PHNOM PENH/GENEVA (25 June 2014) – The UN Special Rapporteur on the situation of human rights in Cambodia, Professor Surya P. Subedi, on Tuesday ended his 11th fact-finding mission to Cambodia, noting progress in some human rights areas and commending the Government’s response to a recent sudden and massive return of Cambodian migrant workers from Thailand. He called on the Thai authorities to investigate the reported deaths of the Cambodians in Thailand and ascertain the reasons behind the sudden return of such large numbers of Cambodians.
In general, “I remain convinced that there is reason for optimism for the long-term development of the nation,” Subedi said, noting that people seem to have growing awareness of their human rights. “Democracy is about dialogue, debate and accommodation of competing interests for the greater good of the country. I welcome the release, even though on suspended prison sentence, of the 25 arrested and detained in relation to events in November 2013 and January 2014,” he said.
But the Special Rapporteur expressed sadness at seeing the democratic space in the country shrink, illustrated most starkly by the barricading of Freedom Park in Phnom Penh. “Even though the general situation appears to have stabilised, the space for freedom of peaceful assembly and of speech seems to have shrunk in the aftermath of the most unfortunate violent incidents of the first week in January 2014,” he said.
“When visiting Freedom Park - a symbol of democracy– I was sorry to see it surrounded by barbed wire, preventing people from going there and exercising their freedom of speech and assembly. It gives the impression that there has been an attempt to put democracy in a cage in Cambodia. I hope that this situation will be remedied, and that the constitutional right to peaceful assembly, including at Freedom Park, will be promptly and fully reinstated for all Cambodians.”
Subedi welcomed, in principle, the enactment of three fundamental laws to strengthen the functioning of the judiciary. However, he expressed concern about provisions for a strong presence and influence of the Executive in the Supreme Council of Magistracy, as well as provisions giving influence to the Ministry of Justice in matters relating to other activities of the judiciary.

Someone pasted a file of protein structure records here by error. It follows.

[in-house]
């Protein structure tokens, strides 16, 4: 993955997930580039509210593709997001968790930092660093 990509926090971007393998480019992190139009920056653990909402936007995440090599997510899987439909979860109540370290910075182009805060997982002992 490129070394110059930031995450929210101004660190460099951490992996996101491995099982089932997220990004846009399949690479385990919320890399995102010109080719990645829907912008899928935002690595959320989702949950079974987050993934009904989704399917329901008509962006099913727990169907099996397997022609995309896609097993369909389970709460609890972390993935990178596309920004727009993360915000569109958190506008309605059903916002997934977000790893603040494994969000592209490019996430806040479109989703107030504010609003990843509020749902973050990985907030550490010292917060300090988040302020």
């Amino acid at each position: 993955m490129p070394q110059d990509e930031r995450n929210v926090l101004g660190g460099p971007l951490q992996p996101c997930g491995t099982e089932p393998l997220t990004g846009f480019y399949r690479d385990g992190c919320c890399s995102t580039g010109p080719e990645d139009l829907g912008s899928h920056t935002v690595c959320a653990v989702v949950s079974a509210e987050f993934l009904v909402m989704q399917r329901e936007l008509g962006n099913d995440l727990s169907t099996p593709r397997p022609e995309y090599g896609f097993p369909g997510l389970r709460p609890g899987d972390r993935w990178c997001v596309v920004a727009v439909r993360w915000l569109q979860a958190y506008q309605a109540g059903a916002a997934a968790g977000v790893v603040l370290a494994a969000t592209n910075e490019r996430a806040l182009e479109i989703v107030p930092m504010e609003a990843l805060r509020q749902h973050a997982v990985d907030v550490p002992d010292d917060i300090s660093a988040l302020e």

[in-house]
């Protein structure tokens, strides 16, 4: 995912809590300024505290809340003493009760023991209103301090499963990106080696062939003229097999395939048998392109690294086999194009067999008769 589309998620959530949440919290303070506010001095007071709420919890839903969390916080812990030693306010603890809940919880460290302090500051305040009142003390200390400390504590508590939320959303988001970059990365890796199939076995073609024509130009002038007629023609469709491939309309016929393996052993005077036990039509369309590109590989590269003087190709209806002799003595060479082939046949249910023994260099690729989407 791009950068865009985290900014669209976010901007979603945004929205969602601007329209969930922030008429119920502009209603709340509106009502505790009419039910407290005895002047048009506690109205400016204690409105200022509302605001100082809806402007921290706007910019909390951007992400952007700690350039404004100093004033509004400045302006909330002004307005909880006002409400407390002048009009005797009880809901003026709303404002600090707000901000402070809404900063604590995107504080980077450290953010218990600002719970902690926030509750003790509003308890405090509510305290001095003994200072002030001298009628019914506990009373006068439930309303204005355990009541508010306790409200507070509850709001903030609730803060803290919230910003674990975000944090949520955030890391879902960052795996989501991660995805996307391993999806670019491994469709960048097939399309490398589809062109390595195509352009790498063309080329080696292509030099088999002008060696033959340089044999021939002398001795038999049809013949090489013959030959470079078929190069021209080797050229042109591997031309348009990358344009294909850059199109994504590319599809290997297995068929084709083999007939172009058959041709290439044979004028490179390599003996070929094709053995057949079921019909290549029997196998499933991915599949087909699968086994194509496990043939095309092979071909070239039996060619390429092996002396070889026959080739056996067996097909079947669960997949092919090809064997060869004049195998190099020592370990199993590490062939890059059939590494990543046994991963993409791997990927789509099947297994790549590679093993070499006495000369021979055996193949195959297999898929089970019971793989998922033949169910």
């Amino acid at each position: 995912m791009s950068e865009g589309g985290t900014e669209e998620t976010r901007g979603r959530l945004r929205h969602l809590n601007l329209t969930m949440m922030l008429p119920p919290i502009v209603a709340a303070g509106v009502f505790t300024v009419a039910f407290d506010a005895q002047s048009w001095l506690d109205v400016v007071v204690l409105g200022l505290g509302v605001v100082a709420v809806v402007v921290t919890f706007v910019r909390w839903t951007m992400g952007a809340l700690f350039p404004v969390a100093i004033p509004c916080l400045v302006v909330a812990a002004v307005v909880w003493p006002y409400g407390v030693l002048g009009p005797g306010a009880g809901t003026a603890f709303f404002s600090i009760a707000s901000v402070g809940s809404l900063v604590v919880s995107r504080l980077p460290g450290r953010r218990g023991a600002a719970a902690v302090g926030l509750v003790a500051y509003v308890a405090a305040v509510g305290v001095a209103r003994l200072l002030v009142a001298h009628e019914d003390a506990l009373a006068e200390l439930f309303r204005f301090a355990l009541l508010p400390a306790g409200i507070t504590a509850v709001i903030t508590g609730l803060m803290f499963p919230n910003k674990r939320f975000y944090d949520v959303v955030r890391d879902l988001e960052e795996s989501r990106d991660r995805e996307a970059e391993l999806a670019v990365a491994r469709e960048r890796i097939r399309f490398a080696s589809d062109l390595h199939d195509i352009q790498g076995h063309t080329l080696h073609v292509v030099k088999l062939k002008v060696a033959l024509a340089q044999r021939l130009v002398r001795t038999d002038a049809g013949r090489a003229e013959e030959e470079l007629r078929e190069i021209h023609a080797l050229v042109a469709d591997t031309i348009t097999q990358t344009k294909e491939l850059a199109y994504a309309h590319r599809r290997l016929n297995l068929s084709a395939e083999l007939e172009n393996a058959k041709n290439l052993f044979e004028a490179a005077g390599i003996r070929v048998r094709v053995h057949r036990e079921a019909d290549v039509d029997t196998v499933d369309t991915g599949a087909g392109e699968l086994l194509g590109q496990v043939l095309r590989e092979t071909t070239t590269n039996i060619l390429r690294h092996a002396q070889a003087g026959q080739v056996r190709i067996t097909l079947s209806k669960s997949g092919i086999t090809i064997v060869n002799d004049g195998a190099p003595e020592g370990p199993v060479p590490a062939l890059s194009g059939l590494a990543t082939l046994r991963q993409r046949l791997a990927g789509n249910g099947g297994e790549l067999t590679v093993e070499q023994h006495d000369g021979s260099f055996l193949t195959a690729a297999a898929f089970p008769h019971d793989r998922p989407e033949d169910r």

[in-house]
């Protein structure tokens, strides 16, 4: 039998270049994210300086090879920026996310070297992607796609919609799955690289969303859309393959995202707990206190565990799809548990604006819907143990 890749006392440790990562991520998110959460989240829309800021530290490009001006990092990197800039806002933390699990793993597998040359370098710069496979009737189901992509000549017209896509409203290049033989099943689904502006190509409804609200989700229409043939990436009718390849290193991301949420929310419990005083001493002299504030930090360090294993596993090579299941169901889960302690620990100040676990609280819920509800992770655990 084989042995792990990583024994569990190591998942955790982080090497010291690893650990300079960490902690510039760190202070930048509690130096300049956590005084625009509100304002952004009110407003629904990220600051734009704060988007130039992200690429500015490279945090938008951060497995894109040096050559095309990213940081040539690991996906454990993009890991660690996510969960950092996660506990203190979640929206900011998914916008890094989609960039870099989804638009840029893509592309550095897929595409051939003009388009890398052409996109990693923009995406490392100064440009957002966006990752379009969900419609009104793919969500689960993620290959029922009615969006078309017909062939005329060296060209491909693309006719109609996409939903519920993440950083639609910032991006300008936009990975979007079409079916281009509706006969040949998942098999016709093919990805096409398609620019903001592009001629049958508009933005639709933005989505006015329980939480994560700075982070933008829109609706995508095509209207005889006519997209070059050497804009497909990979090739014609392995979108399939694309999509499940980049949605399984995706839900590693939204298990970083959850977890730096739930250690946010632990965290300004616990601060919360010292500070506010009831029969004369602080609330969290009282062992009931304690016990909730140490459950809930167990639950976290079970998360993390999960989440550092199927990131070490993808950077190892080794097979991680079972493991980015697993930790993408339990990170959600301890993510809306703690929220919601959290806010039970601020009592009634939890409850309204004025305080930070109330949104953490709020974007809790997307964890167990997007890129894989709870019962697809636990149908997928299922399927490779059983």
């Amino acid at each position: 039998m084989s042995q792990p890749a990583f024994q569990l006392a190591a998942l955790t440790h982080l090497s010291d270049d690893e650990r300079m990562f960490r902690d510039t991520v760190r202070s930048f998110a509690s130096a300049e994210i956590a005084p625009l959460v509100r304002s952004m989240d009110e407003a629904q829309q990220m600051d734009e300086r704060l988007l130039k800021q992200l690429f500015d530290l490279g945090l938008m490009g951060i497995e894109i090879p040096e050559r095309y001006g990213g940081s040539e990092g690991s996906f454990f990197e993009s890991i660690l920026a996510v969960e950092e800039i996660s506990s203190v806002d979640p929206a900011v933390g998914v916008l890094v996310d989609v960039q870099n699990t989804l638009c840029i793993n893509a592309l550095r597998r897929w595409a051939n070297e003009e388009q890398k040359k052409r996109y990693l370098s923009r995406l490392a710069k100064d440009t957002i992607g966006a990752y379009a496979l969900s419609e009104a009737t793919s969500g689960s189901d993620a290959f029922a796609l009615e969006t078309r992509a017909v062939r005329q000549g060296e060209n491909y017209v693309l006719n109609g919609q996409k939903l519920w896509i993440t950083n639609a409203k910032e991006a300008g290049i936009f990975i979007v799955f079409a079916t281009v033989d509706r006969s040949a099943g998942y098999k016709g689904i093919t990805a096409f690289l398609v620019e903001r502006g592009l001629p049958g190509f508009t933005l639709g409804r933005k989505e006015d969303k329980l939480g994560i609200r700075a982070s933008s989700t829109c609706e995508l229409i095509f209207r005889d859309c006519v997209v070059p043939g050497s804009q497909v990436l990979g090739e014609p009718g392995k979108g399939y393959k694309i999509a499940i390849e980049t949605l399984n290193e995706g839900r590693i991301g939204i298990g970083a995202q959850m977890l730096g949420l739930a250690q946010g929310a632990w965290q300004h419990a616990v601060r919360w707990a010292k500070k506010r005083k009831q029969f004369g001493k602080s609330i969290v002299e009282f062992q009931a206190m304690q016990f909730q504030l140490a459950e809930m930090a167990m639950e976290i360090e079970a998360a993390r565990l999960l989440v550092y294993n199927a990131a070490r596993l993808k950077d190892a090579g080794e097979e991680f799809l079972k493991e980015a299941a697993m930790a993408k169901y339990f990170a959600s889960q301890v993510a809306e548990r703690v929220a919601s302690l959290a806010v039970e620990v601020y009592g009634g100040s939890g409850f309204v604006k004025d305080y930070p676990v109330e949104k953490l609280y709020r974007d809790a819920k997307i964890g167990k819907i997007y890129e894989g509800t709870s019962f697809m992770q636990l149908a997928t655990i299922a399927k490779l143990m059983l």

“I sincerely hope that the members of the judiciary would severe their ties with the political parties, which is not conductive to the independence of the judiciary nor to the perception of independence, and that the Government would provide the additional resources needed for the new mechanisms created by these new laws to work effectively,” he said.
Subedi also encouraged the Government to ensure that such important pieces of legislation benefit from consultations with all relevant stakeholders. He also called for speedy parliamentary reform. “A functional Parliament capable of giving voice to the multitude of demands in society and able to hold the executive to account is the embodiment of a healthy democracy”, he said, and in Cambodia is “essential to enable the opposition to play a meaningful role”. The Special Rapporteur called on all political parties to also consider reforming the Constitutional Council to make it truly independent and non-partisan, stressing that this would enable it to command the trust and respect of the entire population in crucial matters of national importance, such as the handling of electoral disputes and the interpretation of the Constitution, including the status of human rights in the Cambodian constitutional architecture.